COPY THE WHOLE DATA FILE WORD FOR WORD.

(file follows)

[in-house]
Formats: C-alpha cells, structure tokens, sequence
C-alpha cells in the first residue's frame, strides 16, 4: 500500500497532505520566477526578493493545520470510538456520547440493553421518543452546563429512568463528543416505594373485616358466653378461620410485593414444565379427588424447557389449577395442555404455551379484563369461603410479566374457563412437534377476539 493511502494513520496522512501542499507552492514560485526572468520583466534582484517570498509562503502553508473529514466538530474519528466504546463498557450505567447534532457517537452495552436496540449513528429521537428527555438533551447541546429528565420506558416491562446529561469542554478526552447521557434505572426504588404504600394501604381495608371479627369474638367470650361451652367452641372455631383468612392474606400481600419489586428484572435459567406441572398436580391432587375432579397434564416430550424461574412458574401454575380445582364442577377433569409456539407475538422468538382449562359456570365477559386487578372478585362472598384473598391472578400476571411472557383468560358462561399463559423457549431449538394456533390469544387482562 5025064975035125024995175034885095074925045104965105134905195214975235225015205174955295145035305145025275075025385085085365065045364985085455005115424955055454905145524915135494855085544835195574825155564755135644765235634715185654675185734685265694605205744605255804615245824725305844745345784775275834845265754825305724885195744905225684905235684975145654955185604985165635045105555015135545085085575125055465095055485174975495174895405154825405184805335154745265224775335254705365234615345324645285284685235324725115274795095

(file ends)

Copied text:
[in-house]
Formats: C-alpha cells, structure tokens, sequence
C-alpha cells in the first residue's frame, strides 16, 4: 500500500497532505520566477526578493493545520470510538456520547440493553421518543452546563429512568463528543416505594373485616358466653378461620410485593414444565379427588424447557389449577395442555404455551379484563369461603410479566374457563412437534377476539 493511502494513520496522512501542499507552492514560485526572468520583466534582484517570498509562503502553508473529514466538530474519528466504546463498557450505567447534532457517537452495552436496540449513528429521537428527555438533551447541546429528565420506558416491562446529561469542554478526552447521557434505572426504588404504600394501604381495608371479627369474638367470650361451652367452641372455631383468612392474606400481600419489586428484572435459567406441572398436580391432587375432579397434564416430550424461574412458574401454575380445582364442577377433569409456539407475538422468538382449562359456570365477559386487578372478585362472598384473598391472578400476571411472557383468560358462561399463559423457549431449538394456533390469544387482562 5025064975035125024995175034885095074925045104965105134905195214975235225015205174955295145035305145025275075025385085085365065045364985085455005115424955055454905145524915135494855085544835195574825155564755135644765235634715185654675185734685265694605205744605255804615245824725305844745345784775275834845265754825305724885195744905225684905235684975145654955185604985165635045105555015135545085085575125055465095055485174975495174895405154825405184805335154745265224775335254705365234615345324645285284685235324725115274795095